I always find myself looking for this quote and having to hunt it up elsewhere. It seemed prudent just to stick it on my own blog.
My Orator—for that is the title I have given it—I have handed to your Sabinus. His nationality made me think that he was a proper person to whom to give it: unless he too has availed himself of the licence of candidates and has suddenly adopted this surname. However, the modesty of his look and the gravity of his conversation seemed to me to smack somewhat of Cures. But enough about Sabinus.
Cic. Fam. 15.20 written in April(?) 44BC to Trebonius, a good friend with whom Cicero often jokes. Latin here.
Sabinus is probably a slave, perhaps a freedman. The name will have been given to him to indicate indigenous Italic stock. The joke is that aspiring politicians might claim this cognomen for the same sort of associations which made it appealing to slave owners. Cicero pushes the joke further by legitimating the ethic connotation of the man’s name by crediting him with the moral characteristics usually associated with that ethnicity.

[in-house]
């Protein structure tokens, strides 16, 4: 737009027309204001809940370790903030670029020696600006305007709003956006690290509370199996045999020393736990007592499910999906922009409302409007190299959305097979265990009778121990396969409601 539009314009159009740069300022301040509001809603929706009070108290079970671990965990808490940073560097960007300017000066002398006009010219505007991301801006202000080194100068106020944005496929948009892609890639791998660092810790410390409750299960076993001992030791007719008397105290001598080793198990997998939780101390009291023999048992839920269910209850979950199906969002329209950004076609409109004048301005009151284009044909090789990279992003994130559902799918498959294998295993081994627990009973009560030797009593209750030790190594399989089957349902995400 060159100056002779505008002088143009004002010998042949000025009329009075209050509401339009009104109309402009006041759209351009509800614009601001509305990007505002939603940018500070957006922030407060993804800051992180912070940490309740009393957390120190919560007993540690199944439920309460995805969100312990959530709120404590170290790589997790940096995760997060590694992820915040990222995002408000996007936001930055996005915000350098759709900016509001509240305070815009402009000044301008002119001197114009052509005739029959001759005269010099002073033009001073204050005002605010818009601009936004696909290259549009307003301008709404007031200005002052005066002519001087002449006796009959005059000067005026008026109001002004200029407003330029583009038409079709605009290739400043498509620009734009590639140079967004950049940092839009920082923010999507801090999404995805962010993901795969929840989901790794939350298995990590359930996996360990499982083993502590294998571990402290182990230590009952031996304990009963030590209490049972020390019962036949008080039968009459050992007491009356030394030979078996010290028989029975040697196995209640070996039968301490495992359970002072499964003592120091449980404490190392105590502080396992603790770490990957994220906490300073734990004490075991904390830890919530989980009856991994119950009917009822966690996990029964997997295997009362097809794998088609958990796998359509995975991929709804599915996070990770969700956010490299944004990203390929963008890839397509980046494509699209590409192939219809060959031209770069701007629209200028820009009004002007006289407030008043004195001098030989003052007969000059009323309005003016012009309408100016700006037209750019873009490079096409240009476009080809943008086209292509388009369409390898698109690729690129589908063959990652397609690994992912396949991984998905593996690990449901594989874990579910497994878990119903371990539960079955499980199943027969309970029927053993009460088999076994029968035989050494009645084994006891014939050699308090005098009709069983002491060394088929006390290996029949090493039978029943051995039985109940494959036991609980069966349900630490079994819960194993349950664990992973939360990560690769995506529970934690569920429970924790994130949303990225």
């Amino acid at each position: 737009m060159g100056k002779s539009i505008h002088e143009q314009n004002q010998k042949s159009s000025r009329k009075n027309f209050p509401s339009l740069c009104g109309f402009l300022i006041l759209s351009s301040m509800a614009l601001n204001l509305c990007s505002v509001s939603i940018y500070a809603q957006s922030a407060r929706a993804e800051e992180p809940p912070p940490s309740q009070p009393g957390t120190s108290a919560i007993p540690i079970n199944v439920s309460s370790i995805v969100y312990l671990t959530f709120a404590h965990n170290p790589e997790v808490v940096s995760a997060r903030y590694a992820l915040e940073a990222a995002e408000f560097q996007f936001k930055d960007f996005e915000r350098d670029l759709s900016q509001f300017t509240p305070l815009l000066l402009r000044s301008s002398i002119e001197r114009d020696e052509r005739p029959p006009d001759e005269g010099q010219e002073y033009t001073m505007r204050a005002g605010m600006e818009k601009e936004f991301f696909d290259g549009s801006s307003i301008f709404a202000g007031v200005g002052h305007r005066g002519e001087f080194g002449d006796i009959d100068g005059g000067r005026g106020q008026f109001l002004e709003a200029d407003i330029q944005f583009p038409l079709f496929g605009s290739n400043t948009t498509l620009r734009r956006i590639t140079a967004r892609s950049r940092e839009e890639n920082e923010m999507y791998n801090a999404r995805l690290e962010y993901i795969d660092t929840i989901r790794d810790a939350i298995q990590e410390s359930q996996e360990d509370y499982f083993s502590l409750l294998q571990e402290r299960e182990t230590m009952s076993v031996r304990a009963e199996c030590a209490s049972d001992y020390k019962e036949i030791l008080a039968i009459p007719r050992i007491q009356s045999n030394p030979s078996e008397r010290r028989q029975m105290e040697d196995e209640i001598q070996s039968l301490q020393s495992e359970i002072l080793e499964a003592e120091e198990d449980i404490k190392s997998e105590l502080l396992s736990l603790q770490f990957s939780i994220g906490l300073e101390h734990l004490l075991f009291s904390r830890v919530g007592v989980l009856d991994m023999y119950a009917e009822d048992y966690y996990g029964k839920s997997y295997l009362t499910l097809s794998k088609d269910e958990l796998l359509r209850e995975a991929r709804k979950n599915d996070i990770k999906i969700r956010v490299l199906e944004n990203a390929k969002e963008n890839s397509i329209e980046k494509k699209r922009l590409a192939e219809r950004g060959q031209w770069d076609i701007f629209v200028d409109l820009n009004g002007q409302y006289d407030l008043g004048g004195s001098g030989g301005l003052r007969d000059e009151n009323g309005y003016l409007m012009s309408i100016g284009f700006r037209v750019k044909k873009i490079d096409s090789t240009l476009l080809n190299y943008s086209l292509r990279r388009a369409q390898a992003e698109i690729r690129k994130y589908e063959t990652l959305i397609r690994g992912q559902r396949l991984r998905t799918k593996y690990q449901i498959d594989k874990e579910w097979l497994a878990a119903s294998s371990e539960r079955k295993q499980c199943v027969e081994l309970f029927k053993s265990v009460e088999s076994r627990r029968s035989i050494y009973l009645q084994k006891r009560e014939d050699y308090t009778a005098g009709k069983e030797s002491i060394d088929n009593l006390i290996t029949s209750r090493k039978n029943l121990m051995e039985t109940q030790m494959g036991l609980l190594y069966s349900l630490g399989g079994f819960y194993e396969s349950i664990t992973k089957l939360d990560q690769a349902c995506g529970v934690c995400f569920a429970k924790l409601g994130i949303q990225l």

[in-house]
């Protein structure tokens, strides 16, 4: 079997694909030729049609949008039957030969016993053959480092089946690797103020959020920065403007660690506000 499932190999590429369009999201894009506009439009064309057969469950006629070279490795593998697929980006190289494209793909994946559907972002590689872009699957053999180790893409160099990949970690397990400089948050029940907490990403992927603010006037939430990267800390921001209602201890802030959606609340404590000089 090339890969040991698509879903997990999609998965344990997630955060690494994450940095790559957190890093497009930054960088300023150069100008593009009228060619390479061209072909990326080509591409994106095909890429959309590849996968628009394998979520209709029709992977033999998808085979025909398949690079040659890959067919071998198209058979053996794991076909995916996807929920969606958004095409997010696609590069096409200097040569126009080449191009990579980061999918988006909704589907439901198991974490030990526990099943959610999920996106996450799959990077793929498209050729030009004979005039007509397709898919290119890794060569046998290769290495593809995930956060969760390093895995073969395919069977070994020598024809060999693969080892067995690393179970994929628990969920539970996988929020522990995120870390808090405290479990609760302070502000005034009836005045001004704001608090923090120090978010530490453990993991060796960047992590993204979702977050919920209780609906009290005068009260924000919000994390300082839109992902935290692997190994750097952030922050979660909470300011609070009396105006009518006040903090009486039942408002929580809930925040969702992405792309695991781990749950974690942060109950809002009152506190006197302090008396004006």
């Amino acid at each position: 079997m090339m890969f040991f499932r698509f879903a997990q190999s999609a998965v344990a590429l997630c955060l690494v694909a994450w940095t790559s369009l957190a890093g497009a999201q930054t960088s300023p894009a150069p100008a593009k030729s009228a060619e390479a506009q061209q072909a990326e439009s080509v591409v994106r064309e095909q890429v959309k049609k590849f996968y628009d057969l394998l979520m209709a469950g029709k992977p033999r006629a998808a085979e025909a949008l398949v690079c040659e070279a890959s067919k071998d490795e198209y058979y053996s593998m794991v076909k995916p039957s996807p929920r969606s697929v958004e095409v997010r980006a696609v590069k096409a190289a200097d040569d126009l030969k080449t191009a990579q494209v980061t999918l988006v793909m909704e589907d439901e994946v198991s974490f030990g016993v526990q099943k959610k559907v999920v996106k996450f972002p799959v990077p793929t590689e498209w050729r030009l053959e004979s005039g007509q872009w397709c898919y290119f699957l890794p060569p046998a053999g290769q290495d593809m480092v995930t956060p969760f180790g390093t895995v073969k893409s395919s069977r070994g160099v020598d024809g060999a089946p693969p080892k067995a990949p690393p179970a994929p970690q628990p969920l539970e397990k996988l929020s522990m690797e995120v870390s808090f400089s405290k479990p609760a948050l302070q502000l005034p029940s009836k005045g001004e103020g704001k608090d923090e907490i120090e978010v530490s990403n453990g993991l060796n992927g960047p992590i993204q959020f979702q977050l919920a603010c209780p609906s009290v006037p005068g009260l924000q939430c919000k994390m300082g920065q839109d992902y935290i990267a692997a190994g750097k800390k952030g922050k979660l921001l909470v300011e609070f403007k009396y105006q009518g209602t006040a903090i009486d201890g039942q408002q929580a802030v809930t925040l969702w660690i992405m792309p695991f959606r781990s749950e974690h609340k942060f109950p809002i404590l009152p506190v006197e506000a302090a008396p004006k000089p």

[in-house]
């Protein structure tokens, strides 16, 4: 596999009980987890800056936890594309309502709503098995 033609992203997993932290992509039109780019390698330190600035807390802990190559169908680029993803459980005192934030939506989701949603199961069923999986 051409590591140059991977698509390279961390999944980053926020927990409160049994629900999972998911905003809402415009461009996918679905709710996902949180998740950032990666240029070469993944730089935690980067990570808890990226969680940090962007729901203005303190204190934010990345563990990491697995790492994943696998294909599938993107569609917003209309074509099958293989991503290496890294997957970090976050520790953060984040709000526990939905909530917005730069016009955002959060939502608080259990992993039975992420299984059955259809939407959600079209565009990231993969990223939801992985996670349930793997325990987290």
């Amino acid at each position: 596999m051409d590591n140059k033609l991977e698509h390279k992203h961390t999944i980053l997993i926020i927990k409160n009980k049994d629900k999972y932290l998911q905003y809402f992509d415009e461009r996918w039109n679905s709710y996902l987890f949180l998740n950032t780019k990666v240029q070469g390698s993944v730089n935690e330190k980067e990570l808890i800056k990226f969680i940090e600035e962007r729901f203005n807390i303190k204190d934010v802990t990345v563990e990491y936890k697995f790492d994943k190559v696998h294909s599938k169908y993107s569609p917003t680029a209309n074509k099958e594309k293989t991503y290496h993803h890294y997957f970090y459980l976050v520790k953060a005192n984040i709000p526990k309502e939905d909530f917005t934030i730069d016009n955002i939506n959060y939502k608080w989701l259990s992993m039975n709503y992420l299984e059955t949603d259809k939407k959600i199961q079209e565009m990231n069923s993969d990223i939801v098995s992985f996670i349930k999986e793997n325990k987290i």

The letter continues with another geographical ‘joke’ of sorts. Cicero observes:
that in old days those remaining at Rome were accustomed to write on public affairs to their friends in the provinces; whereas you are now bound to write to us: for the Republic is there
Just as Sabini might not really be Sabines, so too the res publica can be separated from Rome itself. Both allude to the anxieties of the day.